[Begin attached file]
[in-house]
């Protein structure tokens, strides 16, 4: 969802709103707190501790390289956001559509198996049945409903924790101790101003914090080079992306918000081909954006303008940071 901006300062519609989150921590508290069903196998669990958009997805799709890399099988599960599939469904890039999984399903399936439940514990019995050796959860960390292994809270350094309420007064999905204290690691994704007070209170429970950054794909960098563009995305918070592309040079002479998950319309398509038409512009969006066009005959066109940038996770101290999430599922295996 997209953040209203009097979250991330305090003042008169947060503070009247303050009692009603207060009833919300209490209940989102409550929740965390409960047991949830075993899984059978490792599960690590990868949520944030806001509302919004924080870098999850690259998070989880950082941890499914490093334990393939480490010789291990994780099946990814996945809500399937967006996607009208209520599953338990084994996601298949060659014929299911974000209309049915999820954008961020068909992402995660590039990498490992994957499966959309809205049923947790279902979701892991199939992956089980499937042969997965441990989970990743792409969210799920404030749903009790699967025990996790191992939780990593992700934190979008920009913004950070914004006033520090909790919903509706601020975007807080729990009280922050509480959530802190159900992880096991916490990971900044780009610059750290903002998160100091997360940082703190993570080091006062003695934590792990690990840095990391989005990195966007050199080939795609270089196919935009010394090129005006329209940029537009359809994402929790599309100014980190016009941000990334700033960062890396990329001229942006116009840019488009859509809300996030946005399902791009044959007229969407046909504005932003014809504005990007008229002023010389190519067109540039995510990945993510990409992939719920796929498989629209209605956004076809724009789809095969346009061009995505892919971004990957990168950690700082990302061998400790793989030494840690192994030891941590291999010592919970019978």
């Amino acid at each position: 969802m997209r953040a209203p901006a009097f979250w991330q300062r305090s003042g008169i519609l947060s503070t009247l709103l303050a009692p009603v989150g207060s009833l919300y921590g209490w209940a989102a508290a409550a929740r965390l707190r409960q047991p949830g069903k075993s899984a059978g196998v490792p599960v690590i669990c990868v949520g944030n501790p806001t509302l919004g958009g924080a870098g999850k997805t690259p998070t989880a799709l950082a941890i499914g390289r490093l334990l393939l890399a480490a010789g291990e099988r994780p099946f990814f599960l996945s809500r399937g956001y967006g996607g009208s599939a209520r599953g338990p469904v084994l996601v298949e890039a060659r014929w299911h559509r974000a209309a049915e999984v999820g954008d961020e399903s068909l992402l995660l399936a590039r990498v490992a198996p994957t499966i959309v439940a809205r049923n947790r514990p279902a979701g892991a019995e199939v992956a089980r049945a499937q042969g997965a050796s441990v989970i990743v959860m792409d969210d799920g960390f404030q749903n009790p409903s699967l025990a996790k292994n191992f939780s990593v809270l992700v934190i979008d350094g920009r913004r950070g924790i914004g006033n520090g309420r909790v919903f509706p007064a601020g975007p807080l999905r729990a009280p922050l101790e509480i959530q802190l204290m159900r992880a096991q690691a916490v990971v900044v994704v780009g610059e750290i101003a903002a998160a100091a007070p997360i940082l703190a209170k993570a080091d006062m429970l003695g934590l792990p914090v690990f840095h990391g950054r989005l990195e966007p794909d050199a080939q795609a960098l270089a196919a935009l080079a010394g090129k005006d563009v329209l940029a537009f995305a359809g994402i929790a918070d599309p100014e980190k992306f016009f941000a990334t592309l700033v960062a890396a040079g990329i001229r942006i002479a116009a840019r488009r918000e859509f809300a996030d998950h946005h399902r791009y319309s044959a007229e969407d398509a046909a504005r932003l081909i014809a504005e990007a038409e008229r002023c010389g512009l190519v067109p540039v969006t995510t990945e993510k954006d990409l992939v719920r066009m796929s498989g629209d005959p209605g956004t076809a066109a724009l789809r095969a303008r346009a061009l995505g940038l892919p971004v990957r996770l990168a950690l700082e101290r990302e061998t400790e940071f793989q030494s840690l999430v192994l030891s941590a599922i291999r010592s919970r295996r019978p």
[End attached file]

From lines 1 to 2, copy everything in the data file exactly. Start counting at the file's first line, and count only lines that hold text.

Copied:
[in-house]
């Protein structure tokens, strides 16, 4: 969802709103707190501790390289956001559509198996049945409903924790101790101003914090080079992306918000081909954006303008940071 901006300062519609989150921590508290069903196998669990958009997805799709890399099988599960599939469904890039999984399903399936439940514990019995050796959860960390292994809270350094309420007064999905204290690691994704007070209170429970950054794909960098563009995305918070592309040079002479998950319309398509038409512009969006066009005959066109940038996770101290999430599922295996 997209953040209203009097979250991330305090003042008169947060503070009247303050009692009603207060009833919300209490209940989102409550929740965390409960047991949830075993899984059978490792599960690590990868949520944030806001509302919004924080870098999850690259998070989880950082941890499914490093334990393939480490010789291990994780099946990814996945809500399937967006996607009208209520599953338990084994996601298949060659014929299911974000209309049915999820954008961020068909992402995660590039990498490992994957499966959309809205049923947790279902979701892991199939992956089980499937042969997965441990989970990743792409969210799920404030749903009790699967025990996790191992939780990593992700934190979008920009913004950070914004006033520090909790919903509706601020975007807080729990009280922050509480959530802190159900992880096991916490990971900044780009610059750290903002998160100091997360940082703190993570080091006062003695934590792990690990840095990391989005990195966007050199080939795609270089196919935009010394090129005006329209940029537009359809994402929790599309100014980190016009941000990334700033960062890396990329001229942006116009840019488009859509809300996030946005399902791009044959007229969407046909504005932003014809504005990007008229002023010389190519067109540039995510990945993510990409992939719920796929498989629209209605956004076809724009789809095969346009061009995505892919971004990957990168950690700082990302061998400790793989030494840690192994030891941590291999010592919970019978």